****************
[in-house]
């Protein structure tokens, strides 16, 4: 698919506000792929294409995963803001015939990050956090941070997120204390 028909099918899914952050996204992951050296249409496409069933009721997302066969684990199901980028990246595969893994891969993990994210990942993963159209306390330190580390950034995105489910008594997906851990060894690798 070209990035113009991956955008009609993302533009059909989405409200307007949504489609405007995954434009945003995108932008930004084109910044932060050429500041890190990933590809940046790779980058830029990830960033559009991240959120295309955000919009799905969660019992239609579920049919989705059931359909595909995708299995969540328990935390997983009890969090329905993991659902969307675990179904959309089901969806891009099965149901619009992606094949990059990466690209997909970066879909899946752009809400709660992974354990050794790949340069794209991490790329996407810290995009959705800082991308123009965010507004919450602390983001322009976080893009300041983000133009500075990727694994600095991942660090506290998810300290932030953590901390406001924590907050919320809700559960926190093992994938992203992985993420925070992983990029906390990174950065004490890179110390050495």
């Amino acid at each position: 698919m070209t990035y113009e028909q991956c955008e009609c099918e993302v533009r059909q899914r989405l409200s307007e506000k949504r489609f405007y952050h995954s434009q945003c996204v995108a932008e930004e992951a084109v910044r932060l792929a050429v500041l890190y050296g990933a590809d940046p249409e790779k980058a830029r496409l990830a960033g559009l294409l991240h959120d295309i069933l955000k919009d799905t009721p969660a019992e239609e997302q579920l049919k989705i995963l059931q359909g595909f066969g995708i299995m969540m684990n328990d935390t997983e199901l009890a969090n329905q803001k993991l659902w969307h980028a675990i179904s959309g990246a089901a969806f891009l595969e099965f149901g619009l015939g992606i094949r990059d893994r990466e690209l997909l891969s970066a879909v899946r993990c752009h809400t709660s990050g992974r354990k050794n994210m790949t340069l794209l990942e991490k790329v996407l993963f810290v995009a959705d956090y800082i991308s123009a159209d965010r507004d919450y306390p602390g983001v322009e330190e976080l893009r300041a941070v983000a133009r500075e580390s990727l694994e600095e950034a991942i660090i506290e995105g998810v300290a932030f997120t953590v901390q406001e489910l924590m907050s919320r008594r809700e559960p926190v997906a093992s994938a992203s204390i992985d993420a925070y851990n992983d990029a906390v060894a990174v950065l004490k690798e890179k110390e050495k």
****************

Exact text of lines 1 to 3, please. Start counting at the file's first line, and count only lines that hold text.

[in-house]
């Protein structure tokens, strides 16, 4: 698919506000792929294409995963803001015939990050956090941070997120204390 028909099918899914952050996204992951050296249409496409069933009721997302066969684990199901980028990246595969893994891969993990994210990942993963159209306390330190580390950034995105489910008594997906851990060894690798 070209990035113009991956955008009609993302533009059909989405409200307007949504489609405007995954434009945003995108932008930004084109910044932060050429500041890190990933590809940046790779980058830029990830960033559009991240959120295309955000919009799905969660019992239609579920049919989705059931359909595909995708299995969540328990935390997983009890969090329905993991659902969307675990179904959309089901969806891009099965149901619009992606094949990059990466690209997909970066879909899946752009809400709660992974354990050794790949340069794209991490790329996407810290995009959705800082991308123009965010507004919450602390983001322009976080893009300041983000133009500075990727694994600095991942660090506290998810300290932030953590901390406001924590907050919320809700559960926190093992994938992203992985993420925070992983990029906390990174950065004490890179110390050495």
């Amino acid at each position: 698919m070209t990035y113009e028909q991956c955008e009609c099918e993302v533009r059909q899914r989405l409200s307007e506000k949504r489609f405007y952050h995954s434009q945003c996204v995108a932008e930004e992951a084109v910044r932060l792929a050429v500041l890190y050296g990933a590809d940046p249409e790779k980058a830029r496409l990830a960033g559009l294409l991240h959120d295309i069933l955000k919009d799905t009721p969660a019992e239609e997302q579920l049919k989705i995963l059931q359909g595909f066969g995708i299995m969540m684990n328990d935390t997983e199901l009890a969090n329905q803001k993991l659902w969307h980028a675990i179904s959309g990246a089901a969806f891009l595969e099965f149901g619009l015939g992606i094949r990059d893994r990466e690209l997909l891969s970066a879909v899946r993990c752009h809400t709660s990050g992974r354990k050794n994210m790949t340069l794209l990942e991490k790329v996407l993963f810290v995009a959705d956090y800082i991308s123009a159209d965010r507004d919450y306390p602390g983001v322009e330190e976080l893009r300041a941070v983000a133009r500075e580390s990727l694994e600095e950034a991942i660090i506290e995105g998810v300290a932030f997120t953590v901390q406001e489910l924590m907050s919320r008594r809700e559960p926190v997906a093992s994938a992203s204390i992985d993420a925070y851990n992983d990029a906390v060894a990174v950065l004490k690798e890179k110390e050495k």